2011-12:  Got all the way to the SC Finals.  Some would now like to call this a fluke, but I don't think it was...yes, moreso than ever, the NHL playoffs have a crapshoot feel to them, and they could have lost to Florida in the first round...but they DIDN'T.  I'm not going to take anything away from the Devils.

 

2013:  Unfortunately, a lot of this year was a case of both goalies, both of whom had played well the year before, seemingly getting old overnight.  The terrible aggregate save% was a killer.  We know how bad both of them were, though both were good at times...of course, the team also stopped scoring.  One can make an argument that Kinkaid could've been given some starts when Hedberg was playing some God-awful hockey.  Hedberg was comically bad from 2/16 to 3/9 (9 consecutive starts)...he put up an .856 save% in those games.  I think based on the year both goalies had in 2011-12, DeBoer just kept hoping they would get it going, but I think he probably gave Hedberg a longer leash than he deserved, and let's face it, the plan was never for Hedberg to play in 19 games that season...Marty getting hurt necessitated it.  That was also the first year the Devils weren't successful in shootouts and OT...they went 2-7 in the the shootout and 1-3 in OT (3-10 combined).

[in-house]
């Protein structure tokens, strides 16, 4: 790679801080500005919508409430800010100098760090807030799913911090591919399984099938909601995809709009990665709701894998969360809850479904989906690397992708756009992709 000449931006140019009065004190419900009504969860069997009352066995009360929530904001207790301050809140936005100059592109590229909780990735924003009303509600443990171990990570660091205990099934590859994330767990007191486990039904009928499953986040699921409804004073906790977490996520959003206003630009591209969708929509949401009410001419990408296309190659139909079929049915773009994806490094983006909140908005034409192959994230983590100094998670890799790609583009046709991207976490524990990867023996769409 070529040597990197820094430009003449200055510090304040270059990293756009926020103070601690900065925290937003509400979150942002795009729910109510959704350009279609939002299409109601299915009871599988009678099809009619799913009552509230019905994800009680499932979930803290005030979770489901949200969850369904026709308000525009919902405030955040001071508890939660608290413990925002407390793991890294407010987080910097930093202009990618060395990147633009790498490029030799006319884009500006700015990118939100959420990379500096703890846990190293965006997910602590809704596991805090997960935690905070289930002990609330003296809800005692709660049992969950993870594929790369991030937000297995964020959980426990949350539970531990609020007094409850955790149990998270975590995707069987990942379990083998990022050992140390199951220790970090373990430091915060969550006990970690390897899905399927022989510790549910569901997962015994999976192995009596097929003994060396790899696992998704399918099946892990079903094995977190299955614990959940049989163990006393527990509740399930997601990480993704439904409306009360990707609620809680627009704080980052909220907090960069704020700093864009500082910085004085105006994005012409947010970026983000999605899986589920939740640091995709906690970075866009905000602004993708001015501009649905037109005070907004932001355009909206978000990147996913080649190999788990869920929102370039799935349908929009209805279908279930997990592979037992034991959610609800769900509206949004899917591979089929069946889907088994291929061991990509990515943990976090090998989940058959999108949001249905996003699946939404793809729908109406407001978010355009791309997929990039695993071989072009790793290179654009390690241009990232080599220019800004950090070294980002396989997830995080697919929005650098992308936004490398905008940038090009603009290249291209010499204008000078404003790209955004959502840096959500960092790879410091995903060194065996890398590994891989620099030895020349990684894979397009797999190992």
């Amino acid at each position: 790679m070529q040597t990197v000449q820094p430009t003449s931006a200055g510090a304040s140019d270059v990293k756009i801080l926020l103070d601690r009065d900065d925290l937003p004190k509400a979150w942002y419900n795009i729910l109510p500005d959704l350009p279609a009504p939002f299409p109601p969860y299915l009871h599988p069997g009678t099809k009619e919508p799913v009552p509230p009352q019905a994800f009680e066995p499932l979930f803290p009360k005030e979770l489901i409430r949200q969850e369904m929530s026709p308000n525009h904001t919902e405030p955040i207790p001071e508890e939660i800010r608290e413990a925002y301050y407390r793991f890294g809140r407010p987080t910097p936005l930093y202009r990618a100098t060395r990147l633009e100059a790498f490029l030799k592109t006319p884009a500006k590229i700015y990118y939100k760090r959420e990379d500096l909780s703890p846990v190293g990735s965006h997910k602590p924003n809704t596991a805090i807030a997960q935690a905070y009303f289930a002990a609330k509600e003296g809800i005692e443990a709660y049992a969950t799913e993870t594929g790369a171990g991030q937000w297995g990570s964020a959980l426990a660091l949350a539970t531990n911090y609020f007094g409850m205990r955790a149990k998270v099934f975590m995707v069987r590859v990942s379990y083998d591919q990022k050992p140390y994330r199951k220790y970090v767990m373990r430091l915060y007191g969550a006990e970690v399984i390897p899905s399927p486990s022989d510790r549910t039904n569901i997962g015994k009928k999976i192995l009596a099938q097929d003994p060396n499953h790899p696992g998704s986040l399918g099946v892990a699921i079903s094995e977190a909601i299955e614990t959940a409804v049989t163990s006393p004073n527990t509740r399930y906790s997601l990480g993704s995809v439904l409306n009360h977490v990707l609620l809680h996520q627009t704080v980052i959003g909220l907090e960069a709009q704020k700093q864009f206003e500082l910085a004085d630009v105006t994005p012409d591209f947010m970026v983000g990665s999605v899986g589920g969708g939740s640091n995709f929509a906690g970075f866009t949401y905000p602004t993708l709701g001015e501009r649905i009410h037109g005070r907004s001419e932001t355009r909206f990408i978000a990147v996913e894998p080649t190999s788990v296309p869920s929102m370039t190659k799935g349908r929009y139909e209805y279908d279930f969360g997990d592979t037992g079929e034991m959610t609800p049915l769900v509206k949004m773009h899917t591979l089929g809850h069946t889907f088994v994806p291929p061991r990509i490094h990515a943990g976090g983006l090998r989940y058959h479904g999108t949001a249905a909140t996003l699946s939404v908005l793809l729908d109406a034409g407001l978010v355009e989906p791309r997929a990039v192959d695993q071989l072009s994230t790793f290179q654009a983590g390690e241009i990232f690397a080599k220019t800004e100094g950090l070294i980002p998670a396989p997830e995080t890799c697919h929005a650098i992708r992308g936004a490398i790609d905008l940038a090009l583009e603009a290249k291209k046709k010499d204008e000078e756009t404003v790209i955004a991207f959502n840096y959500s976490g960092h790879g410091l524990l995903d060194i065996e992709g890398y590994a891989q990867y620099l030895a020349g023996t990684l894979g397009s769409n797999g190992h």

Re:  Clarkson, yeah, like Tri said, Devils really weren't in a position to trade him, and even if they did, I don't think the return would've been that great...by the time the deadline had rolled around, the goals had stopped going in for him.  Probably a couple of middle-round draft picks, a mid-rounder and a middling prospect, maybe.  Teams would've tried to get him on the cheap.